Los Angeles and the Owens Valley have reached a settlement in their dispute over new measures to control dust storms that have blown across the eastern Sierra Nevada since L.A. opened an aqueduct a century ago that drained Owens Lake.Under terms of the agreement, the Los Angeles Department of Water and Power will fast-track mitigation measures that do not use water, and the utility will be allowed to lay down a thinner layer of gravel to suppress dust.
"Fracking Near Shafter Raises Questions About Drilling Practices"
(The Sacramento Bee, 06/30/13)
Stretching from Los Angeles north along the coast and into the San Joaquin Valley, the formation is not just another potential new source of domestic oil. It is the grand prize, the richest oil shale formation in America. If it can be fully exploited - and that is not yet clear - it is estimated to hold enough oil to create hundreds of thousands of jobs, flood the state with tax revenue and halt oil imports to California for a half-century. Others, though, advise caution. "There is tremendous (scientific) uncertainty," said Michael Kiparsky, associate director of UC Berkeley's Wheeler Institute for Water Law and Policy and co-author of a recent report that found gaping holes in California's regulation of fracking.
CalNev Pipeline Expansion to Carry Fuel to Nevada" (The Press-Enterprise, 06/28/13) Construction could start next year on a long-proposed plan to expand an underground pipeline system that carries gasoline and other fuel across the Mojave Desert between Colton and Las Vegas. A final environmental report required under the National Environmental Policy Act and California Environmental Quality Act is expected in December, followed by a final decision on the project, said Rich Rotte, a realty specialist in BLM's Barstow office. BLM must review the project because the pipeline runs through federal land managed by the agency."It's been a long time. We're getting close," Rotte said. "They still have to do surveys and plot exactly where they're going to put it." http://www.ca.blm.gov/j7kd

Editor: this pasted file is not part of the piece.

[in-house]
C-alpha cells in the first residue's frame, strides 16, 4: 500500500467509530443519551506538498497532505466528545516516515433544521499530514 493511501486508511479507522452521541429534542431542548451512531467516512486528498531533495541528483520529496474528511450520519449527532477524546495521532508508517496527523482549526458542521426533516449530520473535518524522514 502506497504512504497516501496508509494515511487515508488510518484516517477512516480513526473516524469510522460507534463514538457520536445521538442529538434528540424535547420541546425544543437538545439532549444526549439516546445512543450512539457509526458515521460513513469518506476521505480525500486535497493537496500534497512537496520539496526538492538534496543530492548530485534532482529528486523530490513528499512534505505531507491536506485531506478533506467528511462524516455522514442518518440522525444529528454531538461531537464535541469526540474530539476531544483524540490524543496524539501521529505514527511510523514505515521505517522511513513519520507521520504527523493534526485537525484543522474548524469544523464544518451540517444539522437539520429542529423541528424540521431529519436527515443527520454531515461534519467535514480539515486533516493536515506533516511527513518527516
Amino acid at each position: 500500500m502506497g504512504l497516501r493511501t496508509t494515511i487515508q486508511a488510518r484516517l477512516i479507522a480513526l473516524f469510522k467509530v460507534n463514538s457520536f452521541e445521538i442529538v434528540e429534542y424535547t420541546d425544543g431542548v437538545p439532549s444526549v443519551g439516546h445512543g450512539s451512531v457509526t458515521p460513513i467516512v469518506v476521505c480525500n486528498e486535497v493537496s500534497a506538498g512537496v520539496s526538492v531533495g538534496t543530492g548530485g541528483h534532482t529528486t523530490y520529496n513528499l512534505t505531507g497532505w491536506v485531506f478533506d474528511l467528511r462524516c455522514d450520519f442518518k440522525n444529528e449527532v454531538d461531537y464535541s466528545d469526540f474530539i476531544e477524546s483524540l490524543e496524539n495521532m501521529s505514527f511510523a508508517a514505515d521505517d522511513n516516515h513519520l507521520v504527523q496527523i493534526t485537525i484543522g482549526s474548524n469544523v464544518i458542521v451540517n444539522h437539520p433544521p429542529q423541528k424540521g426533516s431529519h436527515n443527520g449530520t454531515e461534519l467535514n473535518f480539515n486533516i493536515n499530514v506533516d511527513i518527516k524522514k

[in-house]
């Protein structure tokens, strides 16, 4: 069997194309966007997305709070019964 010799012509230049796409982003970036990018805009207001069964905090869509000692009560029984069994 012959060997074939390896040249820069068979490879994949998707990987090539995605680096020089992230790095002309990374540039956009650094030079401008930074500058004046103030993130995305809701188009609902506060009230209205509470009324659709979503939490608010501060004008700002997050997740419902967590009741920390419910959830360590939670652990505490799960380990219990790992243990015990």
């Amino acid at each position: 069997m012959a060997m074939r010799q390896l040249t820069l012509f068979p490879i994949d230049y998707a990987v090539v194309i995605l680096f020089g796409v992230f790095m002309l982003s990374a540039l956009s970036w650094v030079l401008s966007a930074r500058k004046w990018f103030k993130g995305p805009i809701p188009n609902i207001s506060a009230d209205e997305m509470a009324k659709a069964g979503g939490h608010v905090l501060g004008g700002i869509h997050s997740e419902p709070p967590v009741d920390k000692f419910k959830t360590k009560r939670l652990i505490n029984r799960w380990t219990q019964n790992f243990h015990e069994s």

RELATED: "Calnev Pipeline Expansion Project" (Barstow Field Office)
NATIONAL, OTHER STATE AND DEPARTMENT of the INTERIOR ITEMS
"New Interior Secretary Promotes Outdoor Recreation" (Associated Press, 06/28/13) New Interior Secretary Sally Jewell traveled to a gathering of Western governors who complained about federal control of public lands that make up much of the West and Alaska. In a private moment, she won over the politicians with promises of collaboration, Colorado Gov. John Hickenlooper said. Jewell devoted much of her prepared remarks to the importance of outdoor recreation as a major economic driver, even as many of the governors put their priority on energy development. http://www.ca.blm.gov/g7kd
"Secretary Jewell Underscores Commitment to Strengthening Partnership with Tribal Nations" (Department of the Interior, 06/27/13)
Secretary of the Interior Sally Jewell told tribal leaders that upholding the nation's trust responsibilities to American Indians and Alaska Natives is a moral imperative and sacred duty, underscoring the President's commitment to a true and lasting government-to-government relationship with Tribal Nations. The White House Council on Native American Affairs, which Jewell will chair as Secretary of the Interior, will improve interagency coordination, efficiency and will expand efforts to leverage federal programs and resources available to tribal communities. http://www.ca.blm.gov/b7kd
"Interior Secretary Jewell Makes Emotional Pledge to Native Americans to Help Right Past Wrongs" (The Washington Post, 06/27/13)
In her first address to Indian Country as the 51st U.S. Interior Secretary, Sally Jewell made an emotional pledge Thursday to help right past wrongs against Native Americans and work together with tribes "nation-to-nation" to protect their sovereignty and develop their cultural and natural resources to become more economically self-reliant.Jewell, who became secretary in April, fought back tears and paused to compose herself near the close of her remarks to about 300 delegates of the National Congress of American Indians in Reno. The casino-ballroom audience gave her a standing ovation.
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News.bytes published by
Bureau of Land Management